I can’t say that I recommend this book. There’s profanity, bad decisions, and unlikely situations all put in one book. This is not to say that these situations don’t happen every day; It was just against the main character’s personality. And I had one major problem: Couldn’t she have just gone to a school authority for help? With these major warnings, I start my review.

Zoe Beth gets extremely aggravated when her teacher Mrs. Garrett mispronounces her name. Infact, she swears and gets suspended once again. To many, Zoe is just one more rebel teen. Quite the contrary, Zoe is smart and witty, and just has a hard time at home. Her mother is an alcoholic who hardly remembers to feed herself. Her brother has been sent away to the suburbs to live with her affluent aunt and uncle.

With the stress of high school and her mother building up, Zoe nearly breaks and rents a room on Lorelei street. She tries to manage on her own, working at a deli, Murray’s, and spending the least amount of money on food as possible. Soon, she is deeper into trouble than before… her grandmother, who doesn’t believe that her daughter, Zoe’s mother, is an alcoholic, learns that she left her mother.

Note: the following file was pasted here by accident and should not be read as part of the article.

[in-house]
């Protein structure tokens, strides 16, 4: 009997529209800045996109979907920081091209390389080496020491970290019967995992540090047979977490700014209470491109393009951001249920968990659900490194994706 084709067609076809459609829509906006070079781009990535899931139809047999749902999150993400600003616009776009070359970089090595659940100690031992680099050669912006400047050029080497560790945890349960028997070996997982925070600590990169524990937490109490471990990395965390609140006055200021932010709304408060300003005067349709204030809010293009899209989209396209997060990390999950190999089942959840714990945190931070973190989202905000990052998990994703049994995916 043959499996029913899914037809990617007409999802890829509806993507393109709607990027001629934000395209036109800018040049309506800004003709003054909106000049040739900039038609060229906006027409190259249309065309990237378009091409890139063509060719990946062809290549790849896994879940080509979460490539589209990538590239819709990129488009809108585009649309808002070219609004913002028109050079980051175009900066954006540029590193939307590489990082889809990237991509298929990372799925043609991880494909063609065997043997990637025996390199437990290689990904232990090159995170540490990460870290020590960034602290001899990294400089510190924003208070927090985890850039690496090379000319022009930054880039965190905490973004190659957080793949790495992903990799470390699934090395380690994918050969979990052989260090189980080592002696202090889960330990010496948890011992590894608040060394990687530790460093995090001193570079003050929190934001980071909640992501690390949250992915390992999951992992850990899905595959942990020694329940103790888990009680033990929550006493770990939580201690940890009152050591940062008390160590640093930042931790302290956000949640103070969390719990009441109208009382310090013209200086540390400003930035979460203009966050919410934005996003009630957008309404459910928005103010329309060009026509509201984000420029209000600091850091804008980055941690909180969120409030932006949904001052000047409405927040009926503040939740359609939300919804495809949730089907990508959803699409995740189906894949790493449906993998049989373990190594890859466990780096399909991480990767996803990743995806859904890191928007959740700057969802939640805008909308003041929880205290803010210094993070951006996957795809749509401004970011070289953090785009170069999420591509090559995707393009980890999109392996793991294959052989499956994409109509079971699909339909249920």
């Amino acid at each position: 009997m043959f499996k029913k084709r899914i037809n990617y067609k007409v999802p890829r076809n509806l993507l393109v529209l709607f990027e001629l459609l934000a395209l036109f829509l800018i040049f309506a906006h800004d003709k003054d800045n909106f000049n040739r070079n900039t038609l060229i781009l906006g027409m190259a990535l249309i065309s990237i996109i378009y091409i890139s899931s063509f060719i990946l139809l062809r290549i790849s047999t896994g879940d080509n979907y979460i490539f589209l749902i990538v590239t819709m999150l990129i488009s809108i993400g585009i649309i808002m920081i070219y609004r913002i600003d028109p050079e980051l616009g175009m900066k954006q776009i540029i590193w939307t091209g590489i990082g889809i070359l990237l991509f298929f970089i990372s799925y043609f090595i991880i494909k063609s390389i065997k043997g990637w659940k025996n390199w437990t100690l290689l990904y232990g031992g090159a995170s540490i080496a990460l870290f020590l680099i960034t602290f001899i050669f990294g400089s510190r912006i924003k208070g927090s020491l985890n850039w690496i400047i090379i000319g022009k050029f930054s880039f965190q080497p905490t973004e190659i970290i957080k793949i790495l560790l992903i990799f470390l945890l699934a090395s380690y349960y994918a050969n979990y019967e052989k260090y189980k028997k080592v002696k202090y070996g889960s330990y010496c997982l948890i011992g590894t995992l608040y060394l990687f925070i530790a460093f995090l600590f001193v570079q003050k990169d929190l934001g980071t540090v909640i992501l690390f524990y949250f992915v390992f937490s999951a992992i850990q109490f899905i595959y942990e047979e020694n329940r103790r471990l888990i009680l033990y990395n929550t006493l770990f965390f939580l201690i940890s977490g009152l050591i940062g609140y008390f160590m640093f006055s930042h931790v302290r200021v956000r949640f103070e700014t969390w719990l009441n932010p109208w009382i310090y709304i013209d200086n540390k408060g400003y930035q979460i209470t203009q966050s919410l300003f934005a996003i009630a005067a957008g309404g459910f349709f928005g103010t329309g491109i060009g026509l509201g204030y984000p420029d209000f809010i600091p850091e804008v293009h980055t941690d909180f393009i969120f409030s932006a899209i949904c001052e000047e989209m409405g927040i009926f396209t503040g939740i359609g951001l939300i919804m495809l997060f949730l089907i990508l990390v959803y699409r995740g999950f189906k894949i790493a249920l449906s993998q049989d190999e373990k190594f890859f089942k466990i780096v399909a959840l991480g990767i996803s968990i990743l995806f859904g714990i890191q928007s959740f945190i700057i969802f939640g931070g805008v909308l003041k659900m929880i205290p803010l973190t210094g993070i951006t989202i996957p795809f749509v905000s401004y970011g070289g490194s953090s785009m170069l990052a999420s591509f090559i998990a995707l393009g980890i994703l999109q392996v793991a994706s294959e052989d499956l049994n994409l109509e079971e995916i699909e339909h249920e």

I think this book had a great premise. I really do. Somehow, Zoe made a horrible decision halfway through the book that really turned me off. I couldn’t stand keeping reading, but I did, just to see what happened in the end. The end was also dissapointing. The book seems to end just where it started, with Zoe going through a lot of trouble for little or no change.

I hope Mary Pearson’s book The Adoration of Jenna Fox lives up to my now slightly dampened expectations.

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